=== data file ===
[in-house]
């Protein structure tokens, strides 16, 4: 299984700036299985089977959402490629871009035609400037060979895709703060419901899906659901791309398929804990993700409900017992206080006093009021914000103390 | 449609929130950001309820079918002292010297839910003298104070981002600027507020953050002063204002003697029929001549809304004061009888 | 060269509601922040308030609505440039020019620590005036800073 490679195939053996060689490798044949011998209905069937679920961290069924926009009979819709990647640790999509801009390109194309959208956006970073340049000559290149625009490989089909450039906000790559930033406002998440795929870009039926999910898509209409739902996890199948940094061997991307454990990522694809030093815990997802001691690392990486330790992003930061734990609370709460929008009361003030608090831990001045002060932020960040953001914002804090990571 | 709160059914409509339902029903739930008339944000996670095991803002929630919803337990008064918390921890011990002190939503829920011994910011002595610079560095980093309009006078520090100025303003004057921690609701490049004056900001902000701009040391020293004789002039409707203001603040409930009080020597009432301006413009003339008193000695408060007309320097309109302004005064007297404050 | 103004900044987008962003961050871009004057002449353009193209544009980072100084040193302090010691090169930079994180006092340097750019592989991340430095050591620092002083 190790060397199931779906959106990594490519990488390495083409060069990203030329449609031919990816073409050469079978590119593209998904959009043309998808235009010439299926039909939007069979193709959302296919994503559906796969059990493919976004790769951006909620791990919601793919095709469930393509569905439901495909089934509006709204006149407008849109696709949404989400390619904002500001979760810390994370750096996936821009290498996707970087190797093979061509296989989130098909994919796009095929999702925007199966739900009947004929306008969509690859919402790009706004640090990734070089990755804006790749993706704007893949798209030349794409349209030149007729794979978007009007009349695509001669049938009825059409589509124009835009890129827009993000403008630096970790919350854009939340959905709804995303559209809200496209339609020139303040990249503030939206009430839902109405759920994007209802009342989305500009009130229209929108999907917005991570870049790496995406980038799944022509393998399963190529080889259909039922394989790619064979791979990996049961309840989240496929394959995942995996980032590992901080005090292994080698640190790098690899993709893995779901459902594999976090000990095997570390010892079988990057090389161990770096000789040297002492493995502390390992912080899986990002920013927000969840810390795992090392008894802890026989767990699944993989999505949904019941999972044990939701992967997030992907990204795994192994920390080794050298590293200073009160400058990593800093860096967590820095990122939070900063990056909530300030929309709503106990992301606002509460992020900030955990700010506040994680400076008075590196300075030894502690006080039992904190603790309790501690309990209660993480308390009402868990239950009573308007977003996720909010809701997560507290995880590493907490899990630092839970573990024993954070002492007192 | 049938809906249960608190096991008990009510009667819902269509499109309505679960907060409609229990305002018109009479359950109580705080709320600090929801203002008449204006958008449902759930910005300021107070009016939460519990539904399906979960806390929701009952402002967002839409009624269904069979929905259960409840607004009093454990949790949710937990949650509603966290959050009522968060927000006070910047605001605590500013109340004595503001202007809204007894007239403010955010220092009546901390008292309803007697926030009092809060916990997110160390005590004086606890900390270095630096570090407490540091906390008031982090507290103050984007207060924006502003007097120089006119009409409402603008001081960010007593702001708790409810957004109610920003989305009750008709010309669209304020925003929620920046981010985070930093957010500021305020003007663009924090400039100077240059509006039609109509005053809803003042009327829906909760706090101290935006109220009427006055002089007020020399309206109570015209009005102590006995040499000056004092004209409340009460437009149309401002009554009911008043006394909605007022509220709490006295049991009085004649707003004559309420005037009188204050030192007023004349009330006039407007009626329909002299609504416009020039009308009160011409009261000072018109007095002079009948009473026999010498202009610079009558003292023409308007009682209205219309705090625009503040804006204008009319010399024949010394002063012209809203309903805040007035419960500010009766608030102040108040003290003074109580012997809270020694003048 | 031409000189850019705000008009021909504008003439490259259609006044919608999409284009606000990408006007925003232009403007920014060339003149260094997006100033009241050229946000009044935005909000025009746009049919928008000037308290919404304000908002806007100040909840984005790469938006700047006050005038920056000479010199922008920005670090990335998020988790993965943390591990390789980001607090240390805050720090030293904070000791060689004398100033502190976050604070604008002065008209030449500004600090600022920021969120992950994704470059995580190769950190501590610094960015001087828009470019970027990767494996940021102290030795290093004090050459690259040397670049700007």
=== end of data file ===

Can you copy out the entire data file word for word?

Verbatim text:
[in-house]
């Protein structure tokens, strides 16, 4: 299984700036299985089977959402490629871009035609400037060979895709703060419901899906659901791309398929804990993700409900017992206080006093009021914000103390 | 449609929130950001309820079918002292010297839910003298104070981002600027507020953050002063204002003697029929001549809304004061009888 | 060269509601922040308030609505440039020019620590005036800073 490679195939053996060689490798044949011998209905069937679920961290069924926009009979819709990647640790999509801009390109194309959208956006970073340049000559290149625009490989089909450039906000790559930033406002998440795929870009039926999910898509209409739902996890199948940094061997991307454990990522694809030093815990997802001691690392990486330790992003930061734990609370709460929008009361003030608090831990001045002060932020960040953001914002804090990571 | 709160059914409509339902029903739930008339944000996670095991803002929630919803337990008064918390921890011990002190939503829920011994910011002595610079560095980093309009006078520090100025303003004057921690609701490049004056900001902000701009040391020293004789002039409707203001603040409930009080020597009432301006413009003339008193000695408060007309320097309109302004005064007297404050 | 103004900044987008962003961050871009004057002449353009193209544009980072100084040193302090010691090169930079994180006092340097750019592989991340430095050591620092002083 190790060397199931779906959106990594490519990488390495083409060069990203030329449609031919990816073409050469079978590119593209998904959009043309998808235009010439299926039909939007069979193709959302296919994503559906796969059990493919976004790769951006909620791990919601793919095709469930393509569905439901495909089934509006709204006149407008849109696709949404989400390619904002500001979760810390994370750096996936821009290498996707970087190797093979061509296989989130098909994919796009095929999702925007199966739900009947004929306008969509690859919402790009706004640090990734070089990755804006790749993706704007893949798209030349794409349209030149007729794979978007009007009349695509001669049938009825059409589509124009835009890129827009993000403008630096970790919350854009939340959905709804995303559209809200496209339609020139303040990249503030939206009430839902109405759920994007209802009342989305500009009130229209929108999907917005991570870049790496995406980038799944022509393998399963190529080889259909039922394989790619064979791979990996049961309840989240496929394959995942995996980032590992901080005090292994080698640190790098690899993709893995779901459902594999976090000990095997570390010892079988990057090389161990770096000789040297002492493995502390390992912080899986990002920013927000969840810390795992090392008894802890026989767990699944993989999505949904019941999972044990939701992967997030992907990204795994192994920390080794050298590293200073009160400058990593800093860096967590820095990122939070900063990056909530300030929309709503106990992301606002509460992020900030955990700010506040994680400076008075590196300075030894502690006080039992904190603790309790501690309990209660993480308390009402868990239950009573308007977003996720909010809701997560507290995880590493907490899990630092839970573990024993954070002492007192 | 049938809906249960608190096991008990009510009667819902269509499109309505679960907060409609229990305002018109009479359950109580705080709320600090929801203002008449204006958008449902759930910005300021107070009016939460519990539904399906979960806390929701009952402002967002839409009624269904069979929905259960409840607004009093454990949790949710937990949650509603966290959050009522968060927000006070910047605001605590500013109340004595503001202007809204007894007239403010955010220092009546901390008292309803007697926030009092809060916990997110160390005590004086606890900390270095630096570090407490540091906390008031982090507290103050984007207060924006502003007097120089006119009409409402603008001081960010007593702001708790409810957004109610920003989305009750008709010309669209304020925003929620920046981010985070930093957010500021305020003007663009924090400039100077240059509006039609109509005053809803003042009327829906909760706090101290935006109220009427006055002089007020020399309206109570015209009005102590006995040499000056004092004209409340009460437009149309401002009554009911008043006394909605007022509220709490006295049991009085004649707003004559309420005037009188204050030192007023004349009330006039407007009626329909002299609504416009020039009308009160011409009261000072018109007095002079009948009473026999010498202009610079009558003292023409308007009682209205219309705090625009503040804006204008009319010399024949010394002063012209809203309903805040007035419960500010009766608030102040108040003290003074109580012997809270020694003048 | 031409000189850019705000008009021909504008003439490259259609006044919608999409284009606000990408006007925003232009403007920014060339003149260094997006100033009241050229946000009044935005909000025009746009049919928008000037308290919404304000908002806007100040909840984005790469938006700047006050005038920056000479010199922008920005670090990335998020988790993965943390591990390789980001607090240390805050720090030293904070000791060689004398100033502190976050604070604008002065008209030449500004600090600022920021969120992950994704470059995580190769950190501590610094960015001087828009470019970027990767494996940021102290030795290093004090050459690259040397670049700007």